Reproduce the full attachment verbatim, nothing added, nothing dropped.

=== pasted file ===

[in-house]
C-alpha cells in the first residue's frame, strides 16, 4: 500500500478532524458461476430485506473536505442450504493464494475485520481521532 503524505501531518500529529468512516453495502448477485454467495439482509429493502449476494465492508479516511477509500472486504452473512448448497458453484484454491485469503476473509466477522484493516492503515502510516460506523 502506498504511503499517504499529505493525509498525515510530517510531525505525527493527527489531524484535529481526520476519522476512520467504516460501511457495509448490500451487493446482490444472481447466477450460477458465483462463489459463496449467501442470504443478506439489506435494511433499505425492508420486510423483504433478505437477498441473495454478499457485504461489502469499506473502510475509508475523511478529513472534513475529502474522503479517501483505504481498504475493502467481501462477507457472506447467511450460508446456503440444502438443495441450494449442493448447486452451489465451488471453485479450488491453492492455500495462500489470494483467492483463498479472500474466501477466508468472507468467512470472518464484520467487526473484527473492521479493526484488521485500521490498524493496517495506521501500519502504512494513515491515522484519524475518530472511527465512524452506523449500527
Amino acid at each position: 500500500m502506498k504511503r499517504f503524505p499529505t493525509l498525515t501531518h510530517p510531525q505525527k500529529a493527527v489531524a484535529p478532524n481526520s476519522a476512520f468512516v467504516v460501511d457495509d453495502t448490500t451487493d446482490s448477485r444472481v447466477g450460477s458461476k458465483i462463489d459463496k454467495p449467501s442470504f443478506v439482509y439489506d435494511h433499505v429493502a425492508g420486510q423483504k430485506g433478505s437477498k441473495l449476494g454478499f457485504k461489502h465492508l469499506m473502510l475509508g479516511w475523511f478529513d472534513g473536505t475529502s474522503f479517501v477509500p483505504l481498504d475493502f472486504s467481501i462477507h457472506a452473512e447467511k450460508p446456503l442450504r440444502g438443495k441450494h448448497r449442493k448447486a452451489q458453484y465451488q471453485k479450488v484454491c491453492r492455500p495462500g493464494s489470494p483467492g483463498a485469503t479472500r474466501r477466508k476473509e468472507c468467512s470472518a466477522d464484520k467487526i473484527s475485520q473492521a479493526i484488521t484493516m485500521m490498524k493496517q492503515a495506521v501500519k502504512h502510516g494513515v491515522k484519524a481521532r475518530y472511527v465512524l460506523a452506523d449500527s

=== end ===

[in-house]
C-alpha cells in the first residue's frame, strides 16, 4: 500500500478532524458461476430485506473536505442450504493464494475485520481521532 503524505501531518500529529468512516453495502448477485454467495439482509429493502449476494465492508479516511477509500472486504452473512448448497458453484484454491485469503476473509466477522484493516492503515502510516460506523 502506498504511503499517504499529505493525509498525515510530517510531525505525527493527527489531524484535529481526520476519522476512520467504516460501511457495509448490500451487493446482490444472481447466477450460477458465483462463489459463496449467501442470504443478506439489506435494511433499505425492508420486510423483504433478505437477498441473495454478499457485504461489502469499506473502510475509508475523511478529513472534513475529502474522503479517501483505504481498504475493502467481501462477507457472506447467511450460508446456503440444502438443495441450494449442493448447486452451489465451488471453485479450488491453492492455500495462500489470494483467492483463498479472500474466501477466508468472507468467512470472518464484520467487526473484527473492521479493526484488521485500521490498524493496517495506521501500519502504512494513515491515522484519524475518530472511527465512524452506523449500527
Amino acid at each position: 500500500m502506498k504511503r499517504f503524505p499529505t493525509l498525515t501531518h510530517p510531525q505525527k500529529a493527527v489531524a484535529p478532524n481526520s476519522a476512520f468512516v467504516v460501511d457495509d453495502t448490500t451487493d446482490s448477485r444472481v447466477g450460477s458461476k458465483i462463489d459463496k454467495p449467501s442470504f443478506v439482509y439489506d435494511h433499505v429493502a425492508g420486510q423483504k430485506g433478505s437477498k441473495l449476494g454478499f457485504k461489502h465492508l469499506m473502510l475509508g479516511w475523511f478529513d472534513g473536505t475529502s474522503f479517501v477509500p483505504l481498504d475493502f472486504s467481501i462477507h457472506a452473512e447467511k450460508p446456503l442450504r440444502g438443495k441450494h448448497r449442493k448447486a452451489q458453484y465451488q471453485k479450488v484454491c491453492r492455500p495462500g493464494s489470494p483467492g483463498a485469503t479472500r474466501r477466508k476473509e468472507c468467512s470472518a466477522d464484520k467487526i473484527s475485520q473492521a479493526i484488521t484493516m485500521m490498524k493496517q492503515a495506521v501500519k502504512h502510516g494513515v491515522k484519524a481521532r475518530y472511527v465512524l460506523a452506523d449500527s